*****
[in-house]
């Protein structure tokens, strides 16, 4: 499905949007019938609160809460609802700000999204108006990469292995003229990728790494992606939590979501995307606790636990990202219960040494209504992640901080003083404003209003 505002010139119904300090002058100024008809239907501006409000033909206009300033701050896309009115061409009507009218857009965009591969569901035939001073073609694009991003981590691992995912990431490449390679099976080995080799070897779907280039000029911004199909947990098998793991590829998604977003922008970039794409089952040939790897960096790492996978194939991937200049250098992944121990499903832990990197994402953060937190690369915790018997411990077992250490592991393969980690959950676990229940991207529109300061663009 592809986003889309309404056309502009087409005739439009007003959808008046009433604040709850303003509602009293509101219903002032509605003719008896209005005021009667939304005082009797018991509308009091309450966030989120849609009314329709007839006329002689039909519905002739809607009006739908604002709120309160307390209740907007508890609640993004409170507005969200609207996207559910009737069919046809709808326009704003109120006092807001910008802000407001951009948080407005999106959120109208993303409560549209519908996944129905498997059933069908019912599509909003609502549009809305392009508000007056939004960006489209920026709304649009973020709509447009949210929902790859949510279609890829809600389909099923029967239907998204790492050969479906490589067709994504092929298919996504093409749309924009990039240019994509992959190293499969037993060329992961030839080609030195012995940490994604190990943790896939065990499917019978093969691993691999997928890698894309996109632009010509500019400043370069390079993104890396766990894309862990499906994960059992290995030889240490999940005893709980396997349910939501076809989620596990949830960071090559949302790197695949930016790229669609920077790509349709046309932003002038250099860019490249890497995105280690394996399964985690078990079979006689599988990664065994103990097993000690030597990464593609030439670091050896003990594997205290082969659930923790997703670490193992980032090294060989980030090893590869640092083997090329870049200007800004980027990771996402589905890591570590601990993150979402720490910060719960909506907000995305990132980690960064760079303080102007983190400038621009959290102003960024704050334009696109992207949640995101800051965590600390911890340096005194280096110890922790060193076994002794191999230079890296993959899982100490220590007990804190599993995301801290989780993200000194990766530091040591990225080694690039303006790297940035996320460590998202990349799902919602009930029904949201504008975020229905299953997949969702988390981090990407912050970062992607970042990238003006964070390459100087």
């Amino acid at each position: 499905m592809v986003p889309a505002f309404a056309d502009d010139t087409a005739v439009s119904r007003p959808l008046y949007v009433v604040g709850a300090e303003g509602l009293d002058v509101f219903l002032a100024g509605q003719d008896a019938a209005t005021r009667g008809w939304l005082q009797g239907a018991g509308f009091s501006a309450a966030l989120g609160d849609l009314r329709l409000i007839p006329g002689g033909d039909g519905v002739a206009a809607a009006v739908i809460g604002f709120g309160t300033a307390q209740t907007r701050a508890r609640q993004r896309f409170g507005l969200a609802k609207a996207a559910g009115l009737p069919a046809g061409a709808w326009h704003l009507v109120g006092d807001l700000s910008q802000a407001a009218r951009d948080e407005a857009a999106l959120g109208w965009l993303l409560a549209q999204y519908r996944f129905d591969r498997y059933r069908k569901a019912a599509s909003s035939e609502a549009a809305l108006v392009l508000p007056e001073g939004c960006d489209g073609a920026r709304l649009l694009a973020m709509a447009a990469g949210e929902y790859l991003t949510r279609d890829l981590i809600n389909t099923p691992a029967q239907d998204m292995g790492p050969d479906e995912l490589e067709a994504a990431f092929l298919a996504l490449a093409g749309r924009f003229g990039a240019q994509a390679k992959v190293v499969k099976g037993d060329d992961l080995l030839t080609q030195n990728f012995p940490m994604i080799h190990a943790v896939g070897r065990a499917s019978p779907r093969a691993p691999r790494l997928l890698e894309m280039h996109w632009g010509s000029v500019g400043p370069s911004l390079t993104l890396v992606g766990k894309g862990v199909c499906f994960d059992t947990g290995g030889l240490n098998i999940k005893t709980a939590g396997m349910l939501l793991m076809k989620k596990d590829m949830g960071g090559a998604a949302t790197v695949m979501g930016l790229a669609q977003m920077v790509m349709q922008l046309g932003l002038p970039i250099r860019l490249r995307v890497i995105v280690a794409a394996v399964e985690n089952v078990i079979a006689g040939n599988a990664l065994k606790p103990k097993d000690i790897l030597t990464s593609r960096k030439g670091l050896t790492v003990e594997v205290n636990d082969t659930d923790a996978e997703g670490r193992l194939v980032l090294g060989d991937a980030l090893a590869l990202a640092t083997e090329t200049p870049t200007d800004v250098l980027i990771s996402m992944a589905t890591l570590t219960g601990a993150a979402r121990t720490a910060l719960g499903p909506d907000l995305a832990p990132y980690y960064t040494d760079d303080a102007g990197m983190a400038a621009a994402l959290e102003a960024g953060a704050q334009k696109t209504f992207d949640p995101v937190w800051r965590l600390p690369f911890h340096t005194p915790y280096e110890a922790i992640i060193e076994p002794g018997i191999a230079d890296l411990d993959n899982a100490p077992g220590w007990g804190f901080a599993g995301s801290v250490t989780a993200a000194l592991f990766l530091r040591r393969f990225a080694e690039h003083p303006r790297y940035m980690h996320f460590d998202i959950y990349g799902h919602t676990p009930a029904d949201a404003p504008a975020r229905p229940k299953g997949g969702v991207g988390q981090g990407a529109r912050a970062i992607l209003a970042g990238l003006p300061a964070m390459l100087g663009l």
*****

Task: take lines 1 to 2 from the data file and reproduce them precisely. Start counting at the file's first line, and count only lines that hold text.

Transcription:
[in-house]
């Protein structure tokens, strides 16, 4: 499905949007019938609160809460609802700000999204108006990469292995003229990728790494992606939590979501995307606790636990990202219960040494209504992640901080003083404003209003 505002010139119904300090002058100024008809239907501006409000033909206009300033701050896309009115061409009507009218857009965009591969569901035939001073073609694009991003981590691992995912990431490449390679099976080995080799070897779907280039000029911004199909947990098998793991590829998604977003922008970039794409089952040939790897960096790492996978194939991937200049250098992944121990499903832990990197994402953060937190690369915790018997411990077992250490592991393969980690959950676990229940991207529109300061663009 592809986003889309309404056309502009087409005739439009007003959808008046009433604040709850303003509602009293509101219903002032509605003719008896209005005021009667939304005082009797018991509308009091309450966030989120849609009314329709007839006329002689039909519905002739809607009006739908604002709120309160307390209740907007508890609640993004409170507005969200609207996207559910009737069919046809709808326009704003109120006092807001910008802000407001951009948080407005999106959120109208993303409560549209519908996944129905498997059933069908019912599509909003609502549009809305392009508000007056939004960006489209920026709304649009973020709509447009949210929902790859949510279609890829809600389909099923029967239907998204790492050969479906490589067709994504092929298919996504093409749309924009990039240019994509992959190293499969037993060329992961030839080609030195012995940490994604190990943790896939065990499917019978093969691993691999997928890698894309996109632009010509500019400043370069390079993104890396766990894309862990499906994960059992290995030889240490999940005893709980396997349910939501076809989620596990949830960071090559949302790197695949930016790229669609920077790509349709046309932003002038250099860019490249890497995105280690394996399964985690078990079979006689599988990664065994103990097993000690030597990464593609030439670091050896003990594997205290082969659930923790997703670490193992980032090294060989980030090893590869640092083997090329870049200007800004980027990771996402589905890591570590601990993150979402720490910060719960909506907000995305990132980690960064760079303080102007983190400038621009959290102003960024704050334009696109992207949640995101800051965590600390911890340096005194280096110890922790060193076994002794191999230079890296993959899982100490220590007990804190599993995301801290989780993200000194990766530091040591990225080694690039303006790297940035996320460590998202990349799902919602009930029904949201504008975020229905299953997949969702988390981090990407912050970062992607970042990238003006964070390459100087």